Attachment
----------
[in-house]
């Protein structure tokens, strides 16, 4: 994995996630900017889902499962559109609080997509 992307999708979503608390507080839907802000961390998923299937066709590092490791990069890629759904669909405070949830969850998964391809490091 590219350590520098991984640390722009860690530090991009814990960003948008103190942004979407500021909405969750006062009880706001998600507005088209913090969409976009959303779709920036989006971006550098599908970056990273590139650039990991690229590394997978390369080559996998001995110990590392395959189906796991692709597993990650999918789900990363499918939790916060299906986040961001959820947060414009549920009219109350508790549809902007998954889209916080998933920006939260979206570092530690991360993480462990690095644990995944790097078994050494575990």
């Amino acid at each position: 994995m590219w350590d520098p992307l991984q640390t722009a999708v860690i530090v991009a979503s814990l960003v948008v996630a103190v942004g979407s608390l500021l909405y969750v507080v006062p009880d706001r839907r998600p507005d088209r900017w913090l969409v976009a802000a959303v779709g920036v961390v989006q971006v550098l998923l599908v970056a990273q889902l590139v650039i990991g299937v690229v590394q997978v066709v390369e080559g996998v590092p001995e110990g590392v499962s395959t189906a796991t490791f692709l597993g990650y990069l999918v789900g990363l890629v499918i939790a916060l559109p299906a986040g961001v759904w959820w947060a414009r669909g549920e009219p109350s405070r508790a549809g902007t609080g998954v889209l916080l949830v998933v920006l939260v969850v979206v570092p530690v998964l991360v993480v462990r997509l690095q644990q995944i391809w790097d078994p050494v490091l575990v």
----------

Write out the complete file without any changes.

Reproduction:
[in-house]
């Protein structure tokens, strides 16, 4: 994995996630900017889902499962559109609080997509 992307999708979503608390507080839907802000961390998923299937066709590092490791990069890629759904669909405070949830969850998964391809490091 590219350590520098991984640390722009860690530090991009814990960003948008103190942004979407500021909405969750006062009880706001998600507005088209913090969409976009959303779709920036989006971006550098599908970056990273590139650039990991690229590394997978390369080559996998001995110990590392395959189906796991692709597993990650999918789900990363499918939790916060299906986040961001959820947060414009549920009219109350508790549809902007998954889209916080998933920006939260979206570092530690991360993480462990690095644990995944790097078994050494575990």
């Amino acid at each position: 994995m590219w350590d520098p992307l991984q640390t722009a999708v860690i530090v991009a979503s814990l960003v948008v996630a103190v942004g979407s608390l500021l909405y969750v507080v006062p009880d706001r839907r998600p507005d088209r900017w913090l969409v976009a802000a959303v779709g920036v961390v989006q971006v550098l998923l599908v970056a990273q889902l590139v650039i990991g299937v690229v590394q997978v066709v390369e080559g996998v590092p001995e110990g590392v499962s395959t189906a796991t490791f692709l597993g990650y990069l999918v789900g990363l890629v499918i939790a916060l559109p299906a986040g961001v759904w959820w947060a414009r669909g549920e009219p109350s405070r508790a549809g902007t609080g998954v889209l916080l949830v998933v920006l939260v969850v979206v570092p530690v998964l991360v993480v462990r997509l690095q644990q995944i391809w790097d078994p050494v490091l575990v």